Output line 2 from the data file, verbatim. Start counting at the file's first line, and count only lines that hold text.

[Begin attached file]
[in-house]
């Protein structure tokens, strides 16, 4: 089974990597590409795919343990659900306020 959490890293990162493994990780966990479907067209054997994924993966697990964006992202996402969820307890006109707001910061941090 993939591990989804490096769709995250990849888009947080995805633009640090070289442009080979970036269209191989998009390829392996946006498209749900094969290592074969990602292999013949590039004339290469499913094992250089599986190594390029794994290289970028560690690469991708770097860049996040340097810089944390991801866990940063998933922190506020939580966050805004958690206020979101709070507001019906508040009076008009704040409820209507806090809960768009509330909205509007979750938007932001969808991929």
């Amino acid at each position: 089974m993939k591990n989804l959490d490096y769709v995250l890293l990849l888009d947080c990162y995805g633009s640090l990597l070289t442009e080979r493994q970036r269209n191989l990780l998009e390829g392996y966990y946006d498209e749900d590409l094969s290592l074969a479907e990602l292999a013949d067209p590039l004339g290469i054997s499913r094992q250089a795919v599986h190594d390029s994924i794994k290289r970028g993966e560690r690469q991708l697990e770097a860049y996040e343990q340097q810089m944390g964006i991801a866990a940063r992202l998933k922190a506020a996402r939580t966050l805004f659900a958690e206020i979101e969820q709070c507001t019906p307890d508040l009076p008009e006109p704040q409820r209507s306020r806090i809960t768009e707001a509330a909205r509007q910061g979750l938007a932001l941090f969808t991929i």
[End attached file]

């Protein structure tokens, strides 16, 4: 089974990597590409795919343990659900306020 959490890293990162493994990780966990479907067209054997994924993966697990964006992202996402969820307890006109707001910061941090 993939591990989804490096769709995250990849888009947080995805633009640090070289442009080979970036269209191989998009390829392996946006498209749900094969290592074969990602292999013949590039004339290469499913094992250089599986190594390029794994290289970028560690690469991708770097860049996040340097810089944390991801866990940063998933922190506020939580966050805004958690206020979101709070507001019906508040009076008009704040409820209507806090809960768009509330909205509007979750938007932001969808991929």